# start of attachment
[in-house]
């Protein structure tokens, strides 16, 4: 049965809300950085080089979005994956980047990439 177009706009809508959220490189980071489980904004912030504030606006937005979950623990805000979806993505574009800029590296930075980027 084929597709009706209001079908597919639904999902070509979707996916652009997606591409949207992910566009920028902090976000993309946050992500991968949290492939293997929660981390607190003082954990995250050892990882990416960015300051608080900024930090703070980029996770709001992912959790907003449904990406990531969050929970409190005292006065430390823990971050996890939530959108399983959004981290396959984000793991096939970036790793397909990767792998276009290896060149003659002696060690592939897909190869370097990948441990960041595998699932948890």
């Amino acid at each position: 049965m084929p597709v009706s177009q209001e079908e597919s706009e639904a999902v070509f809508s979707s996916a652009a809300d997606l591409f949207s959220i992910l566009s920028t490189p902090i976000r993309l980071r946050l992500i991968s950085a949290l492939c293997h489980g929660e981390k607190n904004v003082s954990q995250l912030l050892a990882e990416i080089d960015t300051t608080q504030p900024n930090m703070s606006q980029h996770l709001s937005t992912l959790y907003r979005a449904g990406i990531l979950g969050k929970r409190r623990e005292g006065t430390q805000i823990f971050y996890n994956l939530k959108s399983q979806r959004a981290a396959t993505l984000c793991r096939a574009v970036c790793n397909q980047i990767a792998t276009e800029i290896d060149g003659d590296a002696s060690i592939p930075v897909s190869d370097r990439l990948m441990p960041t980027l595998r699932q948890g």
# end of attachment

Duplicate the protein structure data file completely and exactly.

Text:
[in-house]
């Protein structure tokens, strides 16, 4: 049965809300950085080089979005994956980047990439 177009706009809508959220490189980071489980904004912030504030606006937005979950623990805000979806993505574009800029590296930075980027 084929597709009706209001079908597919639904999902070509979707996916652009997606591409949207992910566009920028902090976000993309946050992500991968949290492939293997929660981390607190003082954990995250050892990882990416960015300051608080900024930090703070980029996770709001992912959790907003449904990406990531969050929970409190005292006065430390823990971050996890939530959108399983959004981290396959984000793991096939970036790793397909990767792998276009290896060149003659002696060690592939897909190869370097990948441990960041595998699932948890």
């Amino acid at each position: 049965m084929p597709v009706s177009q209001e079908e597919s706009e639904a999902v070509f809508s979707s996916a652009a809300d997606l591409f949207s959220i992910l566009s920028t490189p902090i976000r993309l980071r946050l992500i991968s950085a949290l492939c293997h489980g929660e981390k607190n904004v003082s954990q995250l912030l050892a990882e990416i080089d960015t300051t608080q504030p900024n930090m703070s606006q980029h996770l709001s937005t992912l959790y907003r979005a449904g990406i990531l979950g969050k929970r409190r623990e005292g006065t430390q805000i823990f971050y996890n994956l939530k959108s399983q979806r959004a981290a396959t993505l984000c793991r096939a574009v970036c790793n397909q980047i990767a792998t276009e800029i290896d060149g003659d590296a002696s060690i592939p930075v897909s190869d370097r990439l990948m441990p960041t980027l595998r699932q948890g």